Posted in Swim
Adam Walker action image

Open water swimming is exhilarating, liberating and it’s growing fast! This is also partly down to the huge surge of interest in triathlon. So how can you get involved and how far can you go? Wiggle's triathlon manager Suzannah Cranwell had a chat with Zoggs’ sponsored swimmer Adam Walker, the first Briton to swim the world’s seven most difficult ocean swims, to find out.

Q&A with Adam Walker

How did you get into swimming?

I swam at a local swimming club in Nottingham at 7 years old and my favourite stroke was always backstroke, never front crawl. I swam until I was 12 and came back again briefly at 16. I then became a swim coach and didn’t do a lot of competitive swimming.

When did you realise that you wanted to swim open water?

In 2007 whilst on a flight to Australia I watched a movie called ‘On a clear day’ about a man called Frank who lost his job after 35 years and looking for direction he trains to swim the English Channel. I was inspired by the movie, having not swum competitively for 10 years. Open water looked like a tough challenge and I decided to train and see if I was capable of swimming the English Channel myself. I completed the swim in 2008. It took me 11 hours 25 mins.

When did you realise that you wanted to take it further?

My plan was to finish open water swimming after the English Channel. However, after completing the swim I thought, “How about I just do one more?” Gibraltar Straits, Spain, to Morocco looked like an interesting swim. To make it more challenging I decided to swim both ways as no British person had done this. After I completed this one, I then had the bug to continue. I heard about the Oceans Seven (toughest 7 ocean swims in the world) and made the decision to take on a further 5 which included 26 mile Molokai Strait in Hawaii, 21 mile Catalina Channel in America, 16 mile Tsugaru Channel in Japan, 18 mile Cook Strait in New Zealand and 21 miles from Ireland to Scotland. All have their own challenges with strong swells, fast currents, aggressive marine life and extremely cold temperatures.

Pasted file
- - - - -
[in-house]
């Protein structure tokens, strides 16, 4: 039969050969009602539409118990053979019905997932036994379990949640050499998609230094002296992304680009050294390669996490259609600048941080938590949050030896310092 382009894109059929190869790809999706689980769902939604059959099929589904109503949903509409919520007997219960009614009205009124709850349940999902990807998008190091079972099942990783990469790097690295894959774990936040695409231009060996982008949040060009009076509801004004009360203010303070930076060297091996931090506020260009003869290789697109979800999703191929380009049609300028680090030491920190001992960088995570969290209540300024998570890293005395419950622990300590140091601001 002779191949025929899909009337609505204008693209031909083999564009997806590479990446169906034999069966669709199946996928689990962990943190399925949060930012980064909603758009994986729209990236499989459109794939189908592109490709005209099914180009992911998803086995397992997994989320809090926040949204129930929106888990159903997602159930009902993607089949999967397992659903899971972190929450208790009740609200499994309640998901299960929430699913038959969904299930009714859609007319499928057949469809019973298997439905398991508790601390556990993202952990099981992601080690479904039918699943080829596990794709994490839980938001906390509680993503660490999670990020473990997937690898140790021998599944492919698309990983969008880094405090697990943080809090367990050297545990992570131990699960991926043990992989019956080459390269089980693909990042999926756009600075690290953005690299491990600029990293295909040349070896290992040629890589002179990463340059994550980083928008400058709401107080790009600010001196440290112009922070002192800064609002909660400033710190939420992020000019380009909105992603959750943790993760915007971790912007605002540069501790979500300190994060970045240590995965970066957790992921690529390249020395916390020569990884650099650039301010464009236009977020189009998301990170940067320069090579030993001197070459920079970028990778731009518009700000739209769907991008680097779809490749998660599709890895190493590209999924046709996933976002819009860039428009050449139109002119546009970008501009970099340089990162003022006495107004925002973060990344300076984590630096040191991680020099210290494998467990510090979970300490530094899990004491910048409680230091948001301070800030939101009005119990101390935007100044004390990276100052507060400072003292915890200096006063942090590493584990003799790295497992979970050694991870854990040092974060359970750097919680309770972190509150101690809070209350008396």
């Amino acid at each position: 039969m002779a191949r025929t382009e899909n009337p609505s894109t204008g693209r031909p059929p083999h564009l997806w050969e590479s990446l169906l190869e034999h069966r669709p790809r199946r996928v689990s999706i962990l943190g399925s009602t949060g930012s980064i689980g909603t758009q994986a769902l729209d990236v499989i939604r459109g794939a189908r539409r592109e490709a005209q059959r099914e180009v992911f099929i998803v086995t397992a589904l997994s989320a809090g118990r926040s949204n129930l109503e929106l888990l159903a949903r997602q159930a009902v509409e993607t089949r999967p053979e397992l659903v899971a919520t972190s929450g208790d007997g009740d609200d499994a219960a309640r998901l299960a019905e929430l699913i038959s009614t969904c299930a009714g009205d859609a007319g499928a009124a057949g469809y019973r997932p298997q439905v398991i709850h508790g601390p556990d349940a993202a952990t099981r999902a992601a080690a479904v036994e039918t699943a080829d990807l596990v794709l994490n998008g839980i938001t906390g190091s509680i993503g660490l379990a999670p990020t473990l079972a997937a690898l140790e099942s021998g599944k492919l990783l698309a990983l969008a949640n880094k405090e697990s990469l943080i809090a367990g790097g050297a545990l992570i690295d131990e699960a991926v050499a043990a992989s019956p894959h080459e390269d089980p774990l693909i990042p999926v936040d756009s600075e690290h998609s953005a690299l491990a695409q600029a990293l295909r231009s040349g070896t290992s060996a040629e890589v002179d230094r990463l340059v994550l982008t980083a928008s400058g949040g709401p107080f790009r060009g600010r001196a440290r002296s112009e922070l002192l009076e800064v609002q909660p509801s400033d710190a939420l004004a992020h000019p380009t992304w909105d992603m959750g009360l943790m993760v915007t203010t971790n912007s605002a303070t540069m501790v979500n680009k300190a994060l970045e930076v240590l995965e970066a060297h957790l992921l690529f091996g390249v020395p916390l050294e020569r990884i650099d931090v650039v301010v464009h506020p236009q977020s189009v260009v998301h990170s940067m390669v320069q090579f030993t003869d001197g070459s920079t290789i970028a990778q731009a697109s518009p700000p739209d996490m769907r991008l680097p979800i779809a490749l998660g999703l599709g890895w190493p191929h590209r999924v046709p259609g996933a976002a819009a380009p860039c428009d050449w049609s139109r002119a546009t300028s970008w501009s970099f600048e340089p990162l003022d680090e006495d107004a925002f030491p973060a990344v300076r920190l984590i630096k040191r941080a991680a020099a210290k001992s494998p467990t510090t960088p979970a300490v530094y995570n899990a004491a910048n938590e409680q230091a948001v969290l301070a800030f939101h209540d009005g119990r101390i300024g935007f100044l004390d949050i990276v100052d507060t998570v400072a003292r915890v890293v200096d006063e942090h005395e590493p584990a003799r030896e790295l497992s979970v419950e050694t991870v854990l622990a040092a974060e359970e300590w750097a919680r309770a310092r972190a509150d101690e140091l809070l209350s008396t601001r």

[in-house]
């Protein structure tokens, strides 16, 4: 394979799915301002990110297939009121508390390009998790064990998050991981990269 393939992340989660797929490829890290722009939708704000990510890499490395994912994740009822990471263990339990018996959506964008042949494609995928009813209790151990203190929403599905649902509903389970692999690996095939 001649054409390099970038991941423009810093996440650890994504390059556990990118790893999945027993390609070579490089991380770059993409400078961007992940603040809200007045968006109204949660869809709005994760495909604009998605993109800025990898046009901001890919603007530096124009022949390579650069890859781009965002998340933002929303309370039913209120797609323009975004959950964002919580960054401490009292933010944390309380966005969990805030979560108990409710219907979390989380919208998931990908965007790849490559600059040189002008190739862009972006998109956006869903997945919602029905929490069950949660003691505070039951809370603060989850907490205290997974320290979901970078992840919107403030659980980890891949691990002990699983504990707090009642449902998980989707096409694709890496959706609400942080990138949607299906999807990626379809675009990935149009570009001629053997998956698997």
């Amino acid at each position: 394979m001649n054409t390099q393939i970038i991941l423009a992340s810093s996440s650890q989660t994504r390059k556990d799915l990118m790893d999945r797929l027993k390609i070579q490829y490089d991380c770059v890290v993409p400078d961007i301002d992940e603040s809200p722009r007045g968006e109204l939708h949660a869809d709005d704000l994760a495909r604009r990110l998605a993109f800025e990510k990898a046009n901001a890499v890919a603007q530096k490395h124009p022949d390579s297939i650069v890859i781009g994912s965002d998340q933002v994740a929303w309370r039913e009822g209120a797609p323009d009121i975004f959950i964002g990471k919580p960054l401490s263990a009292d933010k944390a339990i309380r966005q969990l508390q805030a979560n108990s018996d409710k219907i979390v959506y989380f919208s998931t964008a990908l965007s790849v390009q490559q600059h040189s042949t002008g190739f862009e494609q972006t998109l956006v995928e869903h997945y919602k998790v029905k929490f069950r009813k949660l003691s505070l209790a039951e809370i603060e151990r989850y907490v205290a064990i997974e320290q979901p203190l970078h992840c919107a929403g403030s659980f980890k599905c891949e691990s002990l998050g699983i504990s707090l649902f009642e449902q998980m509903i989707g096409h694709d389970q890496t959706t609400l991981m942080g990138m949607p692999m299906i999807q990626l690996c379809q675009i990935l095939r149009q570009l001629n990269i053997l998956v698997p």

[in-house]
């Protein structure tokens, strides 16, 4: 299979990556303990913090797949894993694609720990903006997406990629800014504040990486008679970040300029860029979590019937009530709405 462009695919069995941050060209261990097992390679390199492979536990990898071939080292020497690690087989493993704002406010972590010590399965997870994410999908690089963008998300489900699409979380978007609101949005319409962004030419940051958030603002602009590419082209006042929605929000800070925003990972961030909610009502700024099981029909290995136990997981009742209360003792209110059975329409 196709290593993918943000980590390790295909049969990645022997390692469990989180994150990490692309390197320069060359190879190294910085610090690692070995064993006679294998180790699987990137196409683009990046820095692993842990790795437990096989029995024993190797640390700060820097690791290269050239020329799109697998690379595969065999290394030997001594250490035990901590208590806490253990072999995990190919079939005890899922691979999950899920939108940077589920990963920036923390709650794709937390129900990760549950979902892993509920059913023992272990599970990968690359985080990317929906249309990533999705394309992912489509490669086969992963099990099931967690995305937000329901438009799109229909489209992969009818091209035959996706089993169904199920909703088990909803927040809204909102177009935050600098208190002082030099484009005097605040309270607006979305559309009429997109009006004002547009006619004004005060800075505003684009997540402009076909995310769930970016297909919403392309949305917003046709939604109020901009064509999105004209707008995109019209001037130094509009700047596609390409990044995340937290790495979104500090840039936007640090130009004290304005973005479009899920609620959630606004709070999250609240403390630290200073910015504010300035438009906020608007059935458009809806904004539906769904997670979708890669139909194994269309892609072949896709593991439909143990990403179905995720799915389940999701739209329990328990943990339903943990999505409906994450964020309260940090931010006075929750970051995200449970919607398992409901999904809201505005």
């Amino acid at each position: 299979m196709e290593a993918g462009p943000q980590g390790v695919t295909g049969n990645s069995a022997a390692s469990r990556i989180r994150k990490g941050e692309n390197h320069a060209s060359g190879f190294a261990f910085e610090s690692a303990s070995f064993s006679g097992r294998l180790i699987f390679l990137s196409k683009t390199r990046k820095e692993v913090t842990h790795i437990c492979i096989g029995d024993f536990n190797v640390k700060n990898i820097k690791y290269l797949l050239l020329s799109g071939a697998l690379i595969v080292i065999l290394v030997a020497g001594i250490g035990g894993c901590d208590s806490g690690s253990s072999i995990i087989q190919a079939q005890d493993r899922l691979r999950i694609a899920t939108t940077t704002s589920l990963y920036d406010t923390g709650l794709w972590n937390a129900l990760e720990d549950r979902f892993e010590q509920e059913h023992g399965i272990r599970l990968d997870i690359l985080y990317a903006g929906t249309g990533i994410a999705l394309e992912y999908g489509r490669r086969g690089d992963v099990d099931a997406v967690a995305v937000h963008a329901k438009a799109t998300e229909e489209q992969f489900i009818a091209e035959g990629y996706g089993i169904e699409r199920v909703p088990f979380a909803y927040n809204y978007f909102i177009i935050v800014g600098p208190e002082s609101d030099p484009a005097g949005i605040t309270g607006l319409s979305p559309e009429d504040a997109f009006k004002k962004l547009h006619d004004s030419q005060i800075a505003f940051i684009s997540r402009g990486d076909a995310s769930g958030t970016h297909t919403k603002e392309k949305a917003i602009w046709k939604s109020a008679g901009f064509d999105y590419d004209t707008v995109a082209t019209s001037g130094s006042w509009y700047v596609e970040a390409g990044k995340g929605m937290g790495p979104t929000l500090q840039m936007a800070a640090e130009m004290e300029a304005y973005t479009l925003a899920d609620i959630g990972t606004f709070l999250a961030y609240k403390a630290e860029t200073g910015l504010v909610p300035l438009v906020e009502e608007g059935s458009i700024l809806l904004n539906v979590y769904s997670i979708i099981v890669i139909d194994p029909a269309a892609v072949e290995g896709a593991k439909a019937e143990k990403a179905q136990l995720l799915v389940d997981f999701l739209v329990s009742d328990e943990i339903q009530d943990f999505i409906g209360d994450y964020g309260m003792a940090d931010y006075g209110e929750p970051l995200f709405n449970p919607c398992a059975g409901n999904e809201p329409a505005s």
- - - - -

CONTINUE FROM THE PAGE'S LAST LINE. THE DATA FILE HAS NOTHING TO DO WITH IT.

Adam emerging from open water

That sounds incredible. But for anybody who’s not overly familiar with open water swimming, please could you offer a bit of information around what it is, why it’s good for us and how we can get involved?

What is open water swimming?                                                                                                                                           

Open water is swimming in bodies of water outdoors such as lakes, rivers and the ocean. Places with no walls, as there are in a swimming pool. It is more challenging as you are against the elements such as wind and temperature.

Why is it good for you?

There are lots of reasons here is just a few.

  • Being at one with nature, it’s exhilarating.
  • Energy increase – cold water boosts energy levels, nerve endings stand up, heart starts racing… it is the best possible way to give yourself a natural high.
  • Weight loss – when your body is exposed to cold it requires more heat to warm you up. To do so it has to process more energy and in doing so helps you burn fat more efficiently and increases your metabolism.
  • Minimise pain if you have an injury – reduce chronic pain, body aches and inflammation, regulates nervous system and improves kidney function and overall improves circulation.
  • It has been proven by scientists that by being immersed in cold water 3 times a week it increases your white blood counts which helps fight infection and boost your immune system by activating antibodies and increasing metabolic rate.

Is it limited to triathlons?

No not at all, there are many people up and down the country who participate in just open water swimming. They do it for fun, exercise as well as organised competing.

How do I get involved?

There are a lot of lakes up and down the country that have specific days and times where you can turn up and swim. There are also some organised open water clubs you can join.

What kit do I need?

Swim hat, wetsuit, swim shorts/costume and goggles. Take a look at the Zoggs range.

Other safety equipment recommended includes an orange tow float for safety/visibility and warm woolly hat and a robe to keep you warm.

About the author

Suzannah Cranwell
Published on: 02 Feb 2015